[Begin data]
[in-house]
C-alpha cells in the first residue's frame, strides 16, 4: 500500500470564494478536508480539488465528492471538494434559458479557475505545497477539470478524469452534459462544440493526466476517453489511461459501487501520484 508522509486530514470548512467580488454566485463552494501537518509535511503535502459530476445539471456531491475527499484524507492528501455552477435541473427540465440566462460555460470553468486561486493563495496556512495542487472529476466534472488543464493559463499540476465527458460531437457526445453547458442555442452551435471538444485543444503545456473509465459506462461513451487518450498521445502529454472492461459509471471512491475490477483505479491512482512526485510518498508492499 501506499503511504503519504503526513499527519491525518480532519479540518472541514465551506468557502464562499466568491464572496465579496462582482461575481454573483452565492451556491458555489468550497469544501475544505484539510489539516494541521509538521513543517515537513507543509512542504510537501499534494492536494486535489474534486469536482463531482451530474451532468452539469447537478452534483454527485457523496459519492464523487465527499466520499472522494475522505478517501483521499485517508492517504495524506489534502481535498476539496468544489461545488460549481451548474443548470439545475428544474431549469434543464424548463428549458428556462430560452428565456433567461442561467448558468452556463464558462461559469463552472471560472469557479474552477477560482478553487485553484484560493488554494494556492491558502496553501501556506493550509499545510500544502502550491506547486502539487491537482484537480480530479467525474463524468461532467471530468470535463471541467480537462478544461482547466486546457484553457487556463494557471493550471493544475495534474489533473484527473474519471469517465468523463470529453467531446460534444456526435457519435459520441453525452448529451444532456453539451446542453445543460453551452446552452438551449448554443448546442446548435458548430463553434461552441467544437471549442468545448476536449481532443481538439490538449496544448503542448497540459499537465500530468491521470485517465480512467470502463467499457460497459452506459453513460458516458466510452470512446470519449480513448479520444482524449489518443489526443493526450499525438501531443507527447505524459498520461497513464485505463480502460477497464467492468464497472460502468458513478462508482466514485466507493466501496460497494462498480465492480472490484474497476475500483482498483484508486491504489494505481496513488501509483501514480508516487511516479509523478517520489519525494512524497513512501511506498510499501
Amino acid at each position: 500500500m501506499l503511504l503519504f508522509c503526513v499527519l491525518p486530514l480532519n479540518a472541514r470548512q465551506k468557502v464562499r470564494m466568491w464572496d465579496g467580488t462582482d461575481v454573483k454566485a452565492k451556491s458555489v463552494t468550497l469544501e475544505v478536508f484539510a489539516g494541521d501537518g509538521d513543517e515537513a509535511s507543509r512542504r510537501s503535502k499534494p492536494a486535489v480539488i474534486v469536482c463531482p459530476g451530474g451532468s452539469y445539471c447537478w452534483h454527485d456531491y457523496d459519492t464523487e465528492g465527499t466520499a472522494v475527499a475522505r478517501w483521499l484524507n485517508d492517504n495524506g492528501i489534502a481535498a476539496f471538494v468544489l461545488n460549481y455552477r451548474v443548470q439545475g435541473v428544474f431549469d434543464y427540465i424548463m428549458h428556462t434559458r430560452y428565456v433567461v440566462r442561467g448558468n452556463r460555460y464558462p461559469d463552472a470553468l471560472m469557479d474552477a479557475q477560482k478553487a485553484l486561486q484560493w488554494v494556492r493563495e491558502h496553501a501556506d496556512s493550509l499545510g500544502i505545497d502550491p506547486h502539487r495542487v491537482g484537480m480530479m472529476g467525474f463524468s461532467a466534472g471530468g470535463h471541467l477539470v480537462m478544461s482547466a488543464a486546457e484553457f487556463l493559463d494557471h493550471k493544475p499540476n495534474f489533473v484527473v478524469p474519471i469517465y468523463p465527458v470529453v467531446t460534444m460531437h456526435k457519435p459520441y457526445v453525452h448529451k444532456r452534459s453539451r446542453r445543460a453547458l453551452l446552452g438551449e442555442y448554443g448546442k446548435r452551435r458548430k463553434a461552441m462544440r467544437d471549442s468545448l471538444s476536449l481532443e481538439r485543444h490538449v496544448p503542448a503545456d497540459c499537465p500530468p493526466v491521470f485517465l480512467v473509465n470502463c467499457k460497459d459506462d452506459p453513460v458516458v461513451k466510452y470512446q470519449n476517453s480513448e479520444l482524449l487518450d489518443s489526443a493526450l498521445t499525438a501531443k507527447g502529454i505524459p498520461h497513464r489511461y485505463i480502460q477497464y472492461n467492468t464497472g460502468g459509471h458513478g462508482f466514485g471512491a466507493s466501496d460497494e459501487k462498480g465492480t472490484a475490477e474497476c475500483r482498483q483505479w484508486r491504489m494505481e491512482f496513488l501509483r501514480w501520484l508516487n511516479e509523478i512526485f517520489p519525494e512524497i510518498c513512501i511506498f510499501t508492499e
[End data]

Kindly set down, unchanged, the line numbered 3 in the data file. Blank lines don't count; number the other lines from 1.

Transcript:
Amino acid at each position: 500500500m501506499l503511504l503519504f508522509c503526513v499527519l491525518p486530514l480532519n479540518a472541514r470548512q465551506k468557502v464562499r470564494m466568491w464572496d465579496g467580488t462582482d461575481v454573483k454566485a452565492k451556491s458555489v463552494t468550497l469544501e475544505v478536508f484539510a489539516g494541521d501537518g509538521d513543517e515537513a509535511s507543509r512542504r510537501s503535502k499534494p492536494a486535489v480539488i474534486v469536482c463531482p459530476g451530474g451532468s452539469y445539471c447537478w452534483h454527485d456531491y457523496d459519492t464523487e465528492g465527499t466520499a472522494v475527499a475522505r478517501w483521499l484524507n485517508d492517504n495524506g492528501i489534502a481535498a476539496f471538494v468544489l461545488n460549481y455552477r451548474v443548470q439545475g435541473v428544474f431549469d434543464y427540465i424548463m428549458h428556462t434559458r430560452y428565456v433567461v440566462r442561467g448558468n452556463r460555460y464558462p461559469d463552472a470553468l471560472m469557479d474552477a479557475q477560482k478553487a485553484l486561486q484560493w488554494v494556492r493563495e491558502h496553501a501556506d496556512s493550509l499545510g500544502i505545497d502550491p506547486h502539487r495542487v491537482g484537480m480530479m472529476g467525474f463524468s461532467a466534472g471530468g470535463h471541467l477539470v480537462m478544461s482547466a488543464a486546457e484553457f487556463l493559463d494557471h493550471k493544475p499540476n495534474f489533473v484527473v478524469p474519471i469517465y468523463p465527458v470529453v467531446t460534444m460531437h456526435k457519435p459520441y457526445v453525452h448529451k444532456r452534459s453539451r446542453r445543460a453547458l453551452l446552452g438551449e442555442y448554443g448546442k446548435r452551435r458548430k463553434a461552441m462544440r467544437d471549442s468545448l471538444s476536449l481532443e481538439r485543444h490538449v496544448p503542448a503545456d497540459c499537465p500530468p493526466v491521470f485517465l480512467v473509465n470502463c467499457k460497459d459506462d452506459p453513460v458516458v461513451k466510452y470512446q470519449n476517453s480513448e479520444l482524449l487518450d489518443s489526443a493526450l498521445t499525438a501531443k507527447g502529454i505524459p498520461h497513464r489511461y485505463i480502460q477497464y472492461n467492468t464497472g460502468g459509471h458513478g462508482f466514485g471512491a466507493s466501496d460497494e459501487k462498480g465492480t472490484a475490477e474497476c475500483r482498483q483505479w484508486r491504489m494505481e491512482f496513488l501509483r501514480w501520484l508516487n511516479e509523478i512526485f517520489p519525494e512524497i510518498c513512501i511506498f510499501t508492499e